Individuals with opioid use disorder who were prescribed the US Food and Drug Administration (FDA)-recommended dose of buprenorphine were 20% more likely to discontinue treatment than those on a higher dose, according to a study of patients prescribed buprenorphine in Rhode Island from 2016 to 2020, as fentanyl became widely available.
Among patients newly initiating buprenorphine treatment for opioid use disorder, 59% of those prescribed the target daily dose of 16 milligrams recommended by the FDA and 53% of those prescribed the higher 24 mg daily dose discontinued treatment within 180 days. A statistical analysis that allowed for a multivariable comparison of these two dose groups showed patients prescribed the recommended dose (16 mg) were significantly more likely to discontinue treatment over 180 days compared to those prescribed 24 mg.
The study, published in JAMA Network Open, was supported by the National Institute on Drug Abuse (NIDA), part of the National Institutes of Health, and conducted by researchers at Brown University, NIDA, and the Rhode Island Department of Health.
Medications for opioid use disorder such as buprenorphine can safely and effectively support reduction in opioid use and overdose as well as recovery by decreasing opioid cravings and easing withdrawal symptoms. These findings build upon accumulating evidence of the safety and efficacy of higher doses of buprenorphine. Studies have shown that more than 16 mg of buprenorphine is safe and well tolerated in people with opioid use disorder in emergency department and outpatient treatment settings.
“Effective treatment can save lives, but our proven treatments for opioid use disorders must evolve to match the challenges posed by the fentanyl crisis,” says NIDA director Nora Volkow, MD, in a release. “If science continues to demonstrate that a higher dosage of buprenorphine increases treatment retention, we must reevaluate clinical guidelines to optimize treatment and help people achieve recovery.”
In 2021, of nearly 107,000 overdose deaths reported, more than 70,000 were primarily due to fentanyl, a synthetic opioid that is approximately 50 times stronger than heroin. The ubiquity of fentanyl in the drug supply and resulting overdose death rate increase have raised questions about whether existing dosing guidelines for buprenorphine should be modified to better address the unique challenges posed by such a potent opioid.
Currently, labeling approved by the FDA states that maintenance doses should range from 4 mg to 24 mg, with a recommended target dose of 16 mg per day for most patients. Recommended doses for treatment can also vary widely depending on the individual’s needs and response to the medication.
In this study, researchers retrospectively examined data from a statewide population of 6,499 Rhode Island residents initiating buprenorphine as part of treatment for opioid use disorder from 2016 to 2020, a period of fentanyl emergence and predominance. The goal was to estimate the association between patients’ daily buprenorphine dose and retention in treatment over 180 days, a time frame that aligns with the minimum treatment period considered by the US Centers for Medicare and Medicaid Services to measure treatment continuity for opioid use disorder.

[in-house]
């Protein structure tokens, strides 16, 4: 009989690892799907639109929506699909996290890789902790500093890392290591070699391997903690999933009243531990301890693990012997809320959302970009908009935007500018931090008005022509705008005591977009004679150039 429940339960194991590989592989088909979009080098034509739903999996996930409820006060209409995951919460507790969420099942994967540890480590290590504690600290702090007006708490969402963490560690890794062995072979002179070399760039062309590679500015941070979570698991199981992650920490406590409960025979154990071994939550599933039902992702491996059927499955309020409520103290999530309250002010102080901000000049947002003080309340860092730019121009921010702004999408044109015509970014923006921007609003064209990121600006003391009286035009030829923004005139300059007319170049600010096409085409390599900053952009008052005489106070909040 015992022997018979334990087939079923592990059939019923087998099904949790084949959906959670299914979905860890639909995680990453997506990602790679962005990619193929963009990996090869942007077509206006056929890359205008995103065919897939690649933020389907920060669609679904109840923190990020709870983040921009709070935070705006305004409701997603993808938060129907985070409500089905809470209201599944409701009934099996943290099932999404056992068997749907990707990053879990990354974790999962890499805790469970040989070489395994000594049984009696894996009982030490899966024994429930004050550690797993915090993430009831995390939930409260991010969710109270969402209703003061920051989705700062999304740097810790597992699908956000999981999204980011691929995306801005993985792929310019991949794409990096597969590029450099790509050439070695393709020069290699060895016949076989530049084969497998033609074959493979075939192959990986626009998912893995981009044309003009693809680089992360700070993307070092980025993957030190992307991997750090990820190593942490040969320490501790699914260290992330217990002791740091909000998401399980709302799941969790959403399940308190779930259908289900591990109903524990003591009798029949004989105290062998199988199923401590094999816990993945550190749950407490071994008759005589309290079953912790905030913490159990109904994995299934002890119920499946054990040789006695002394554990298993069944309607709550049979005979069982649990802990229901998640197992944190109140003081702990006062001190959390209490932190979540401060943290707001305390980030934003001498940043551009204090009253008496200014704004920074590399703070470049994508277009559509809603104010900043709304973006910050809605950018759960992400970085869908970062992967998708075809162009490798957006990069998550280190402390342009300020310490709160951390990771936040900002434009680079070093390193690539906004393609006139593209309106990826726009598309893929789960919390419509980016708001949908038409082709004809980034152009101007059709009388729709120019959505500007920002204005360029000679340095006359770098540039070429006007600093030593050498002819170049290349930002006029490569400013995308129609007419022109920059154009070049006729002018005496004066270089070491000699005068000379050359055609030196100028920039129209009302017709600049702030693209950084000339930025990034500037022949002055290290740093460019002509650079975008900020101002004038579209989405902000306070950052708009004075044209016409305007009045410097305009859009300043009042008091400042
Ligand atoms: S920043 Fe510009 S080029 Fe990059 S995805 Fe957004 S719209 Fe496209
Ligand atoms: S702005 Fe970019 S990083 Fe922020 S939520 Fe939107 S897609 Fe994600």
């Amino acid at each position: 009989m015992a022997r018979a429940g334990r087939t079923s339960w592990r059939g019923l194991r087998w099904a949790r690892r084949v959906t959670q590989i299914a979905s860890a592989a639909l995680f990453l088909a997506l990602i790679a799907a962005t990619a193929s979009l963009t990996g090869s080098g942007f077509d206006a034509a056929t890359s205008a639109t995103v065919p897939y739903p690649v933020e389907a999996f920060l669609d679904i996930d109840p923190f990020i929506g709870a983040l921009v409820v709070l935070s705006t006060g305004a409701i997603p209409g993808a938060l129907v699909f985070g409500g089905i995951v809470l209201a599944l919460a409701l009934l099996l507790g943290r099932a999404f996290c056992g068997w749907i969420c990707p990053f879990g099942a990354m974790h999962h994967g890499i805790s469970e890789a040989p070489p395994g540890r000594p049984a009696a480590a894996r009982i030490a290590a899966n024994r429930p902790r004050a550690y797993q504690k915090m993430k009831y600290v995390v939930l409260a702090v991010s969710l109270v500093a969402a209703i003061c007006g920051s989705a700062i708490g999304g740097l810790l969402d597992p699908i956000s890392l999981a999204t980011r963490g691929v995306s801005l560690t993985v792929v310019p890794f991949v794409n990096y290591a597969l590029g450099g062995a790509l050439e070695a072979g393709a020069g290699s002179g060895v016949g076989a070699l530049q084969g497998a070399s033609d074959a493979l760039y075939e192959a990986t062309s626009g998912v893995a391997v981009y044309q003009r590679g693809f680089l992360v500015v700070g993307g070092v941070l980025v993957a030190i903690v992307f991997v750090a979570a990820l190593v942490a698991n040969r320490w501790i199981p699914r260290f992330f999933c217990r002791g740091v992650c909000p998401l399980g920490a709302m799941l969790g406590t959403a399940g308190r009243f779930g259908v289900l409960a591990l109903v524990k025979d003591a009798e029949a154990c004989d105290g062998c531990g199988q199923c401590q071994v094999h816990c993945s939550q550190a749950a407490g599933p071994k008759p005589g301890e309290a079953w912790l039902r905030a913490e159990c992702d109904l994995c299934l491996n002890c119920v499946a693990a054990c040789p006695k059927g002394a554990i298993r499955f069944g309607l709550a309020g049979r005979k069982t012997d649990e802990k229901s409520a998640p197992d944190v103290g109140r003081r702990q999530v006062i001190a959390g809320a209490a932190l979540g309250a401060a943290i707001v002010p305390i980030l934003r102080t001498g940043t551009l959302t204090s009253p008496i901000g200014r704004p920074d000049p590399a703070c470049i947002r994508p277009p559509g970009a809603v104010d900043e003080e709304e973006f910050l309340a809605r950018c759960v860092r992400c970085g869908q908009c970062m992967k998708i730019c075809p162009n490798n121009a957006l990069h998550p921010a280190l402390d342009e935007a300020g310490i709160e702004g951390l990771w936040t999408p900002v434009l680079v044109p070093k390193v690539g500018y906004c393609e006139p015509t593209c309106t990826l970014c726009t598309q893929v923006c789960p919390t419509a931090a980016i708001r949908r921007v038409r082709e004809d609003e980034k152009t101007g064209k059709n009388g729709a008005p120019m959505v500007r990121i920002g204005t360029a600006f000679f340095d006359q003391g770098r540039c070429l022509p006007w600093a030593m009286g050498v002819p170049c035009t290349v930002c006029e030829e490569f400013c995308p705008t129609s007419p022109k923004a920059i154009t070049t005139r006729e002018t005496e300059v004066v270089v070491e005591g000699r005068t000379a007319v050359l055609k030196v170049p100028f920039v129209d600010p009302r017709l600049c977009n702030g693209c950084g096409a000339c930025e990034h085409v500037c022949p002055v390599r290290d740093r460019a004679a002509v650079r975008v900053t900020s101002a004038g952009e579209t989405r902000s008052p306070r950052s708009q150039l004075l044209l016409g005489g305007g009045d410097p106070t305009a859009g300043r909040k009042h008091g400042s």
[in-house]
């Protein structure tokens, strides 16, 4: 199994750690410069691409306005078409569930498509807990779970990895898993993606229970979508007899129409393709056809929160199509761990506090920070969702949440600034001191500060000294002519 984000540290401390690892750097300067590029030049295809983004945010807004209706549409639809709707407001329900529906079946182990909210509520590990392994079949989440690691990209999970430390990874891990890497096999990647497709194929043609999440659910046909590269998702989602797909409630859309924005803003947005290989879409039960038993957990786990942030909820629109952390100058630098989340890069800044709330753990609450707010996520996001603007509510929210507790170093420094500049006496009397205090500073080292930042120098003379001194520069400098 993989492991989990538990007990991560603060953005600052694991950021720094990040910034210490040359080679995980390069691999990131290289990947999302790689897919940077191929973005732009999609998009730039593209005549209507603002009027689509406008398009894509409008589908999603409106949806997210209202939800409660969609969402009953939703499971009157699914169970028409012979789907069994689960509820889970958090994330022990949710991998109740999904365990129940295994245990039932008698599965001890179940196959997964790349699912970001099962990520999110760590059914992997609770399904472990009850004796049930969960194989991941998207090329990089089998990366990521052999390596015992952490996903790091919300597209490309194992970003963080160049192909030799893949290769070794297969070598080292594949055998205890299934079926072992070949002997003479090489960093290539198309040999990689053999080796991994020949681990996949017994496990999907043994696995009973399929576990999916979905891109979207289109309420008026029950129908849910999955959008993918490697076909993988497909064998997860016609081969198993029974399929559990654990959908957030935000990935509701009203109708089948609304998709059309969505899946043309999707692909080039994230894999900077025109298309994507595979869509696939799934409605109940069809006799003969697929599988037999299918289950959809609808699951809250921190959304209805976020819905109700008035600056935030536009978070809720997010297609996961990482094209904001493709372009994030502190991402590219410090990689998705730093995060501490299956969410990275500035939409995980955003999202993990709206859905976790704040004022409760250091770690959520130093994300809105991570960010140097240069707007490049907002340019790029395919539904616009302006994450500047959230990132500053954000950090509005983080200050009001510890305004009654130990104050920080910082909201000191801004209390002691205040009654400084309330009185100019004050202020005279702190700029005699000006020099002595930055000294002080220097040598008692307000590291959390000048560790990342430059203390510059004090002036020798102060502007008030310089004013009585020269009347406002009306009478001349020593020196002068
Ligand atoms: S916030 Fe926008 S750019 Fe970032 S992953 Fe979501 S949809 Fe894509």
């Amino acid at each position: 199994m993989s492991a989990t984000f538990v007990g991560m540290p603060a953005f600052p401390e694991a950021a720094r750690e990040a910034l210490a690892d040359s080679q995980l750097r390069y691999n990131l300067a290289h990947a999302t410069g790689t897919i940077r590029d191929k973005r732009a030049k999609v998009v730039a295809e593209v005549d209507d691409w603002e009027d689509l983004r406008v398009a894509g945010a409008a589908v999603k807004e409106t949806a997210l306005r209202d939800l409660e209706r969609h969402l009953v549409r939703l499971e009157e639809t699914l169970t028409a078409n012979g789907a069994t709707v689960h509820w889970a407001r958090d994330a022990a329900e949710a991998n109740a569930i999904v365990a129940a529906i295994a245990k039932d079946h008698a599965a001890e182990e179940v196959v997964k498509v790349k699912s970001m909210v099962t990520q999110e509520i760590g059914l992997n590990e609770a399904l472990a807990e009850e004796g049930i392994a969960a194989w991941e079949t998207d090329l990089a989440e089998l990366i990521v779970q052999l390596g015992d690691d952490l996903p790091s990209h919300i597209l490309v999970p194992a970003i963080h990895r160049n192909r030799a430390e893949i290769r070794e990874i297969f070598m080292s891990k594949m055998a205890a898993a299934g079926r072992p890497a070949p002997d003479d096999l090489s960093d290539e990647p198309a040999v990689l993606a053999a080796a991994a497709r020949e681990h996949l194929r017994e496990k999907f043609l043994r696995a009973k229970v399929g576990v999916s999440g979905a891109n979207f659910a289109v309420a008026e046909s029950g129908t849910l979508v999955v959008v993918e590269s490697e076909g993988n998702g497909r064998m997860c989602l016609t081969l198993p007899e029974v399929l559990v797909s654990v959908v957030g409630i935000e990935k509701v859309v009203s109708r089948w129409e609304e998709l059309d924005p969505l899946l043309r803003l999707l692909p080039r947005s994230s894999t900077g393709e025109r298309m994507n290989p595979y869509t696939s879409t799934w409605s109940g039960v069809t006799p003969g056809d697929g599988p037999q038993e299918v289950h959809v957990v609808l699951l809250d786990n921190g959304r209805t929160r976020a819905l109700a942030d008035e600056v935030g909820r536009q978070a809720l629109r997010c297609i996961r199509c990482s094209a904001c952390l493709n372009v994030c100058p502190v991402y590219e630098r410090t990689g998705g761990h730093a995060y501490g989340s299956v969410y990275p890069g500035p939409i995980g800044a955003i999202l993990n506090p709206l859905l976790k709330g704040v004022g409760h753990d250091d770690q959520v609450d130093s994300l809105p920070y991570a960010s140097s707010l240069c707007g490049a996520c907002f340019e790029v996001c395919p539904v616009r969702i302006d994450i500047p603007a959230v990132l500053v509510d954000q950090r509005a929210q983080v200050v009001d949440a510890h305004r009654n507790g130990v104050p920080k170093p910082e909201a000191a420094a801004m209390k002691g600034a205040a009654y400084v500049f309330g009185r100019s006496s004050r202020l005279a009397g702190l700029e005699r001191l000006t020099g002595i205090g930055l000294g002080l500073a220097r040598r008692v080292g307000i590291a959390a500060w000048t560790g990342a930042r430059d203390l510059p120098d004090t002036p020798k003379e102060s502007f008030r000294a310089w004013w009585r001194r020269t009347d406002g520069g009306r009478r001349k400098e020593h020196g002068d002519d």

Most patients were aged 25 to 44 years, male, and had private or Medicaid insurance. At initiation of buprenorphine treatment, approximately 21% (1,343 patients) were prescribed 8 mg, 50% (3,264 patients) 16 mg, and 10% (668 patients) 24 mg. Those prescribed more than 24 mg were unable to be analyzed due to the small number (0.2%, or 15 patients) prescribed such doses during the study period.
Patients prescribed a 24 mg dose of buprenorphine were retained in treatment for a longer period than those prescribed the recommended target maintenance dose of 16 mg. A statistical analysis showed the latter group was 20% more likely to discontinue treatment than those prescribed 24 mg.
“The current recommended target dose of buprenorphine was derived from studies conducted prior to the widespread availability of fentanyl. Now, we’re seeing people with higher levels of tolerance to and dependence on opioids, and our findings suggest that a higher buprenorphine dose—up to 24 mg—may help improve treatment retention for these individuals,” says Rachel Wightman, MD, associate professor of emergency medicine and epidemiology at Alpert Medical School of Brown University and one of the principal investigators of the study, in a release. “We have a responsibility to set patients up for success.”
To continue this research, scientists aim to conduct a prospective randomized clinical trial to assess the impact of daily buprenorphine doses up to 24 mg in improving treatment retention and reducing the risk of overdose and death. Within this trial, the researchers will also investigate the role of other factors that may be associated with treatment retention, including clinician prescribing practices, as well as patient socio-demographics and life circumstances. Findings from this trial could ultimately help inform updates to opioid use disorder treatment standards, according to researchers.